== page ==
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After amassing incredible $80m net worth, music icon, Akon, now devotes time to African causes

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African-American music icon, Aliaune Thiam, known in the entertainment world as Akon, has always been one star who has refused to forget his African roots throughout his illustrious career, and had been dedicated to making life better on the continent.

And after amassing a whopping $80 million net worth, the Senegalese-born Akon has decided to devote his resources and time for African causes and not just in his home country.

Back in 2015, Akon had said in an interview that the reason for his dedication to African causes was because the charities that are currently on the continent did not always help the people they claimed to help.

“One thing I’ve realized about Africa is that only the organizations that involve Africans themselves are successful,” he had said.

“A lot of corporations that come with their own policies and try and implement them in Africa fail horribly.

“The advantage we had is that all three founders (of his charity) are Africans, so we were able to navigate through each country a lot faster.”

Over the years, Akon has used his success as a musician to lobby for positive change throughout Africa and his vision has helped provide new opportunities for Africans from all walks of life.

Since 2015, Akon, a Platinum-certified star and five-time Grammy award nominee has done so much more for Africa than most charities have for decades, providing electricity for mo 1000 households across the continent and in the process, being able to light up the land through affordable renewable energy with the power of the sun.

One of Akon’s charity, Akon Lighting Africa, are now installed in 14 African countries and, for the first time ever, a number of households, villages, communities, schools, and health centers that are located in rural areas are all now connected to electricity – all thanks to Akon’s desire to make a difference.

Akon also has various charities he runs and supports across Africa which includes the Konfidence Foundation, his own charity for underprivileged children in Africa.

Other charities and foundations he supports are the Barbara Davis Center for Childhood Diabetes, Boys & Girls Clubs of America, Clothes Off Our Back, Hip-Hop Summit Action Network, NoVo Foundation, ONE Campaign and Peace One Day.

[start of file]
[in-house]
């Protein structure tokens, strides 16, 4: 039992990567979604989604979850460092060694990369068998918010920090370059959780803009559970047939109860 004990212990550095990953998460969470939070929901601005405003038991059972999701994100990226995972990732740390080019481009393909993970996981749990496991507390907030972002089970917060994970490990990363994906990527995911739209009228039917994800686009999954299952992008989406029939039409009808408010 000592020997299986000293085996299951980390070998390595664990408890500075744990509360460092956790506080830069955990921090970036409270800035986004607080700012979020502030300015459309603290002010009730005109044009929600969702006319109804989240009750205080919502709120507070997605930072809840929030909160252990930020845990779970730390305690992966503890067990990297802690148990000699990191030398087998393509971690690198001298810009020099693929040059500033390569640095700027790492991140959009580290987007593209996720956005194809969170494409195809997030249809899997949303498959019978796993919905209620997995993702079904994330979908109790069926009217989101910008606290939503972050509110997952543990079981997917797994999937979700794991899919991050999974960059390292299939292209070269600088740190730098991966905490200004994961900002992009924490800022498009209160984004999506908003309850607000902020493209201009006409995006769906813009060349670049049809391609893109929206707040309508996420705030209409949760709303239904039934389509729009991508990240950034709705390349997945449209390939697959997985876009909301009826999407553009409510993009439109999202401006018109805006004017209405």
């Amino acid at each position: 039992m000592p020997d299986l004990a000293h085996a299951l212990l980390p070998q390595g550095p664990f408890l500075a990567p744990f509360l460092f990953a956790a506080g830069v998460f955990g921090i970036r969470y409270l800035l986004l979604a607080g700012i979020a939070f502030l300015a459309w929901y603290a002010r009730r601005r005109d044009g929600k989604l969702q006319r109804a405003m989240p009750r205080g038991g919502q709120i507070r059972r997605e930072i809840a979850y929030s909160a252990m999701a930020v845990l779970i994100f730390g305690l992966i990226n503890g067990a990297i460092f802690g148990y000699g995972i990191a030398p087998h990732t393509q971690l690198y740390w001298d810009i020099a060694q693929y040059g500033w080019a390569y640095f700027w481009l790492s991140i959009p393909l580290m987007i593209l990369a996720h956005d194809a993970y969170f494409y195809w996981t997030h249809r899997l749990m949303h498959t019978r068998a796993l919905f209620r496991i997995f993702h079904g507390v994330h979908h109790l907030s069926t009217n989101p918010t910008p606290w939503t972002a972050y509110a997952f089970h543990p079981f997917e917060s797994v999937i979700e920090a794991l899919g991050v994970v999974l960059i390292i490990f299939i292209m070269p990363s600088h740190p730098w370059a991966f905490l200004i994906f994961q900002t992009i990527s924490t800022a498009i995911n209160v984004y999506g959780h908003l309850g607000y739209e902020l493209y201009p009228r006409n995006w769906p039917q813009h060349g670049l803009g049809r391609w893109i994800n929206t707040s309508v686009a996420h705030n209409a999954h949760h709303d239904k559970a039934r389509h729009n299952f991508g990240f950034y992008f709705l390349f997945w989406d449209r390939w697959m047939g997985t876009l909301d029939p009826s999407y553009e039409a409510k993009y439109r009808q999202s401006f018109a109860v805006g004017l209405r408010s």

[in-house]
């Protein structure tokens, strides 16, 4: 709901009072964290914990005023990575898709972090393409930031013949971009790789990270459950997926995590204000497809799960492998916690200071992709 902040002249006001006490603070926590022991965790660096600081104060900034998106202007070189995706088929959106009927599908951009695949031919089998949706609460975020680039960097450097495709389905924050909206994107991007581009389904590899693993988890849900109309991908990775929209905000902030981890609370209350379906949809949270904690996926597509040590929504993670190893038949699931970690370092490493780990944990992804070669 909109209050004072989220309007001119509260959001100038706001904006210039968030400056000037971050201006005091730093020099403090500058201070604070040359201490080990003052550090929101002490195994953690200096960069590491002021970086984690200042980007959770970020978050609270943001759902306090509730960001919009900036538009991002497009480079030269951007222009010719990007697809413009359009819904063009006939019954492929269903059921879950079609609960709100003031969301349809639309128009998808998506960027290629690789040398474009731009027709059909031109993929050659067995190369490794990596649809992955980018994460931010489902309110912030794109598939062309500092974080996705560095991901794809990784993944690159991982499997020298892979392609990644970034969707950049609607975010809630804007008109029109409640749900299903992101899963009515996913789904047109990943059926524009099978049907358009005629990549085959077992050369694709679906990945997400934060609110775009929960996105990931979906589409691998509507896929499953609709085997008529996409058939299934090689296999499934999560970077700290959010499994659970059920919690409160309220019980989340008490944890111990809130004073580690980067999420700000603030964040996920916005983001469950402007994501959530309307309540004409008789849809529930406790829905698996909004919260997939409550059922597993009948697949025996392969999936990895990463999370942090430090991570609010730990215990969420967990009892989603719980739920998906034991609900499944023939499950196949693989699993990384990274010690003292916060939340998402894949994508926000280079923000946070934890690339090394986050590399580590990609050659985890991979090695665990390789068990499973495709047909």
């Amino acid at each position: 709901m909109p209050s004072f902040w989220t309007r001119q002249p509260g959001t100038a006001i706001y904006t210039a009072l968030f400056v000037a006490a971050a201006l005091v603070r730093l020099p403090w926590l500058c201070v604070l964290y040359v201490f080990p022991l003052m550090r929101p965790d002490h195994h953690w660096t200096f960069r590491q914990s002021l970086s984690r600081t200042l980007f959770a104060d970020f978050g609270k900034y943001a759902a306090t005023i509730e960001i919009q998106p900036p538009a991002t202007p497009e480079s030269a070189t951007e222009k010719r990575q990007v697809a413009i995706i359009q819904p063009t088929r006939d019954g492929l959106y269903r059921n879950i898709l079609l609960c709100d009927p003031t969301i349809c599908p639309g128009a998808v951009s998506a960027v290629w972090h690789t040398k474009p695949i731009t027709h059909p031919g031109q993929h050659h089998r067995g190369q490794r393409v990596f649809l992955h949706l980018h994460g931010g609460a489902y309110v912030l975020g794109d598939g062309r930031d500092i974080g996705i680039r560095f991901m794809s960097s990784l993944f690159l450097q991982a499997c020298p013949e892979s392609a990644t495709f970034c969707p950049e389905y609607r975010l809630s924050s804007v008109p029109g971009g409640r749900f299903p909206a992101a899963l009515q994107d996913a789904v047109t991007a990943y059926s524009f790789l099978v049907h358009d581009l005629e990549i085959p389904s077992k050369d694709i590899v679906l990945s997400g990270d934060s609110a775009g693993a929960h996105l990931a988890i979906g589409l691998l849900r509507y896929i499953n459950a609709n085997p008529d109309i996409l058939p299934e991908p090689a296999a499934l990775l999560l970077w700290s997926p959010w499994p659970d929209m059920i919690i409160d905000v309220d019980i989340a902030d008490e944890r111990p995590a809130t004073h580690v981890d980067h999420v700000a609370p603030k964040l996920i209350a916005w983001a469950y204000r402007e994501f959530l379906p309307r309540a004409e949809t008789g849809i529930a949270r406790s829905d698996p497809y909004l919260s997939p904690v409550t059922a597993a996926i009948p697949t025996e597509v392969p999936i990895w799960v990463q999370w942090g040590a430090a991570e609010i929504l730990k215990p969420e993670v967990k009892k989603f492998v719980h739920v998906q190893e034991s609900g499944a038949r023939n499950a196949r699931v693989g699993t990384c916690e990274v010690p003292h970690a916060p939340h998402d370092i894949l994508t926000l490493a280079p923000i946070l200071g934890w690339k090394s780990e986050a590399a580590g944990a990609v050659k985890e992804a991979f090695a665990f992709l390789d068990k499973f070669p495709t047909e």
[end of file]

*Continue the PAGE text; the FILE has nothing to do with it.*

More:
Culture

Eight years after, abducted Nigerian schoolgirls recaptured by French artist in art exhibition

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Eight years after their abduction while preparing for the West African School Certificate examination in a school in Chibok town in the Nigerian state of Borno, an exhibition of sculptures representing the school girls was displayed by a French artist, Prune Nourry, at the an exhibition in Lagos on Tuesday.

The emotional exhibition which held at the Art Twenty-One at the prestigious Eko Hotels and Suites in Nigeria’s commercial capital, showed sculptures of the heads of the famous ‘Chibok Girls’ who were kidnapped by Boko Haram insurgents in 2014.

According to Nourry, the exhibition which is billed to travel round the world to raise awareness on the plight of some of the girls who are still in captivity, is a collaborative effort between of the Obafemi Awolowo University where he is a professor, and the families of the over 250 Chibok girls who were kidnapped by the terrorists.

On display at the exhibition titled “Statutes Also Breathe,” were 108 sculpture heads by Nourry and art students of the OAU Fine and Applied Arts department, inspired by the ancient Ife terracotta heads.

“The heads so much evoke memory of the narrative/works on the Igbo Landing in Georgia, where Igbo slaves decided to drown with their masters rather than live as slaves in US,” Nourry said at the unveiling of the exhibition.

According to Nourry, the exhibition is to remember the Chibok girls as the works are “symbols of their agony which also signify love for the girls.”

“The idea is to travel the world with the army and to show all the heads that personify the Chibok missing girls. It is also an opportunity to talk about girls’ education around the world.”

“When I heard about the Chibok girls for the first time, I was travelling with a work, an “Army of girls” called the “Terracotta daughters” in China, and I heard about the Ife heads.

“As a sculptor, it was my dream to go someday to Ife and work with the clay,” she explained.

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Tunisia’s spicy sauce, Harissa, makes it into UNESCO Cultural Heritage list

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Tunisia’s popular spicy sauce, Harissa, has been added to the United Nations Educational, Scientific, and Cultural Organization (UNESCO) cultural heritage list at the 17th session of the UNESCO Intergovernmental Committee for the Safeguarding of the Intangible Cultural Heritage which ended in the Moroccan capital, Rabat, on Sunday.

In a statement announcing the listing, the UN agency said the spicy sauce was chosen because of the “skills, knowledge, and culinary and social practices” which passed the examination at the testing level

Harissa which is one of the most popular spice in the North African country, is made by drying chili peppers in the sun before splitting them, removing their stalks and deseeding.

The chili peppers are then washed, ground and seasoned with salt, garlic and coriander using a pestle and mortar or a manual meat mincer.

Harissa is used regularly in the country and is a culinary tradition, according to UNESCO.

The Convention for the Safeguarding of the Intangible Cultural Heritage was adopted at the 32nd General Assembly of UNESCO on Oct. 17, 2003, to protect the world’s intangible cultural heritage.

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